Only the curmudgeonly ZeroHedge seemed fed up, seeing even more bureaucracy from polices yet to come from the never-seriously-interrogated darlings of socialist politics: “[Alexandria] Ocasio-Cortez is a socialist, and she’s determined to give the voters exactly what they’ve asked for. Free school. Free drugs. Free retirement. And a guaranteed income for showing up to pretend jobs that are little more than adult daycare—like many of those jobs currently on furlough.”
Some of the public could be forgiven for being annoyed at the failure to do anything about federal make-work at the expense of taxpayers. Online comment sections are blowing up at government-sympathetic journalists, one noting the bureaucracy’s absence of compassion for the rest of America when they can’t make a payment when April 15th rolls around.
Along with that infamous job security, federal employees are known to enjoy “a more generous defined contribution pension than most private sector workers, and on top of this they have a defined benefit plan for which they pay less than 1 percent of salaries.” The latter has vanished for most private sector workers.
As Johns Hopkins professor Benjamin Ginsburg described in What Washington Gets Wrong: The Unelected Officials Who Actually Run the Government and Their Misconceptions about the American People (and in this C-SPAN interview with Brian Lamb), bureaucrats are generously compensated, and seem to see themselves as the betters of those they rule.
Infrastructure, food safety, preparation of statistics and financial data, loans; air traffic control; security on airplanes: All these and much more functions are vital, but sometimes government is an impediment to their advancement. That which NBC describes as an “economic hellscape” need not happen, now or ever. The alternative lesson from the shutdown is that we are too dependent on government, and that could inform reconsideration of what it does.
At a time when life was truly complicated compared to today—no electricity, indoor plumbing, no fast food or grocery stores created by the private sector but now “regulated” to the eyeballs by the public one—there were only four cabinet offices: secretaries of State, War, Treasury, and an Attorney General.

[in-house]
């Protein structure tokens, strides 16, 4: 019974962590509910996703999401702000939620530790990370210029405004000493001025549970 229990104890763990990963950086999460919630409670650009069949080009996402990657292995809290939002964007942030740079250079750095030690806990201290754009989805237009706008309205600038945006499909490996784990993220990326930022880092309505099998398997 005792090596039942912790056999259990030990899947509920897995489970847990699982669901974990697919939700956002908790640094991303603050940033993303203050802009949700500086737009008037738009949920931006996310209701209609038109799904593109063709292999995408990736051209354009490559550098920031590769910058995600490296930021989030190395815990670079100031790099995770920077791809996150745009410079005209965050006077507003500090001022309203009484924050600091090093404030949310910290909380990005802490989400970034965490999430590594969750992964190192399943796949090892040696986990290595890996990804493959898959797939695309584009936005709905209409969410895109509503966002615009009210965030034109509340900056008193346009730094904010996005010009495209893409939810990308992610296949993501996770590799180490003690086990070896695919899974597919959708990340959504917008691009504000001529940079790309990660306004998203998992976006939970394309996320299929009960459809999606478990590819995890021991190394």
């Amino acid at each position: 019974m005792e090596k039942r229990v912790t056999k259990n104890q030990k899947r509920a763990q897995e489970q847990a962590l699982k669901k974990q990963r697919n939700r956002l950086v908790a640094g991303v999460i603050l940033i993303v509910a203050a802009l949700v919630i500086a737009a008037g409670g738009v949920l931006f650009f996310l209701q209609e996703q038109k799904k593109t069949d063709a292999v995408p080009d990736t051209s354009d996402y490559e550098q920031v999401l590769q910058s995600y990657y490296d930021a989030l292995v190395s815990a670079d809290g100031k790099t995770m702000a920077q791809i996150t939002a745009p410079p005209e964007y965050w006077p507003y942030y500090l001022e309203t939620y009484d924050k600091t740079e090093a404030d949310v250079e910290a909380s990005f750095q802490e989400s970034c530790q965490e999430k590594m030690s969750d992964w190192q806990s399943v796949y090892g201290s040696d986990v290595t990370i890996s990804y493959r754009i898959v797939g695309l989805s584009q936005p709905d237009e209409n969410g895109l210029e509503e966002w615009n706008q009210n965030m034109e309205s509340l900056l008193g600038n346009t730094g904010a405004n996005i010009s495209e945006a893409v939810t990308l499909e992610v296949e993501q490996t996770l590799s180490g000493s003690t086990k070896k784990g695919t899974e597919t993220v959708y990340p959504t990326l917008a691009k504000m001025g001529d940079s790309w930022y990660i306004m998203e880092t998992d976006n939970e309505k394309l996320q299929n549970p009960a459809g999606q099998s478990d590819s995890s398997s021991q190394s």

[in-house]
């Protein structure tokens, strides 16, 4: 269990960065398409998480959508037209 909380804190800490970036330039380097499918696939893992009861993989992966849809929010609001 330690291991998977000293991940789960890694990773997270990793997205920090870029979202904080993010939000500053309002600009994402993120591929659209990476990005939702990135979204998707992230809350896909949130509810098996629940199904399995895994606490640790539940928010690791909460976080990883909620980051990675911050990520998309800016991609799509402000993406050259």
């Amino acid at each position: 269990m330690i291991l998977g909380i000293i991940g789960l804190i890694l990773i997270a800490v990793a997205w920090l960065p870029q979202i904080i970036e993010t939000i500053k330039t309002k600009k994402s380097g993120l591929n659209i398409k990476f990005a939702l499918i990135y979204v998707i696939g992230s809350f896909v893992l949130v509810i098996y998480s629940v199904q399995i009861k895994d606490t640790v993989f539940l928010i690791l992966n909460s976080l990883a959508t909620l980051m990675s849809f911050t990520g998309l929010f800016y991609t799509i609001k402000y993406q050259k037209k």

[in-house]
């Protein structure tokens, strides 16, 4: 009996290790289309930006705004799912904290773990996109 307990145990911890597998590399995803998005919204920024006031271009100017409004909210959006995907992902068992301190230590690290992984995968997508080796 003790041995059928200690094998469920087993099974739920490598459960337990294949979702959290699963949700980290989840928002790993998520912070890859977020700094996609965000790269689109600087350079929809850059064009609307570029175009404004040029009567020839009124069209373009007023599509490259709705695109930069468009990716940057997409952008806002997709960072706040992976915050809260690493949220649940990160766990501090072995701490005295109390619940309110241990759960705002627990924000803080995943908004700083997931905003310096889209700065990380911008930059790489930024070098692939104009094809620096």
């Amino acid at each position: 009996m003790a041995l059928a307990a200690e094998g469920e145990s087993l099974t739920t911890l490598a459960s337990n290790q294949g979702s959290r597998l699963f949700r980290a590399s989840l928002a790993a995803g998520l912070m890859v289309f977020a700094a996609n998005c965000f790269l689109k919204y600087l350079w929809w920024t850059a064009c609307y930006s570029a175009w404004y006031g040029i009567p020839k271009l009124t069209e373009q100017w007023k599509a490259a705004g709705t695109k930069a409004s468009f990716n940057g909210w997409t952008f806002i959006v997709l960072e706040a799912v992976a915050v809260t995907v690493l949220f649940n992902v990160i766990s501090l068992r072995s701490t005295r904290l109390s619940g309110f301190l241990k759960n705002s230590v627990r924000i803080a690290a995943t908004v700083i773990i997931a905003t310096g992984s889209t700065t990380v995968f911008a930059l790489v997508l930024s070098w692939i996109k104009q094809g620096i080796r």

As Larry Arnn of Hillsdale College put it, “Education was a thing to behold in the United States long before there was a Department. Likewise people had houses before we had a Department of Housing and Urban Development; they traveled before we had a Department of Transportation; they traded before we had a Department of Commerce.”
The debate matters because the real debate, largely ignored by the media’s sympathy for the big government, is the one over the very scope of the federal Administrative State. The government subject to shutdown owes its bloated proportions to 19th and 20th Century Progressivism plus New Deal success at reorienting the entire relationship of the individual to the state, and to replacement of Congress by the unelected rulemaking bodies now temporarily inconvenienced.
The rest of us, and posterity, are permanently inconvenienced.
So why not, instead of only asking when the government will reopen, asking why, exactly, certain parts of it should.
What aspect of life is off-limits for today’s federal government? Not health care, schooling, retirement, finances, housing, energy, work life, wages, infrastructure, R&D, the Internet. Not even gas cans or e-cigarette/vaping paraphernalia, energy standards for residential dishwashers, whether or not to use ethanol, where the opening on one’s washing machine appears, and so on.
Government shutdown? We might be at least equally concerned about the shutdown of limited government. Where does all that talk about teachable moments and national conversations go when it comes to government maybe, just maybe, doing less?
Originally published at Forbes.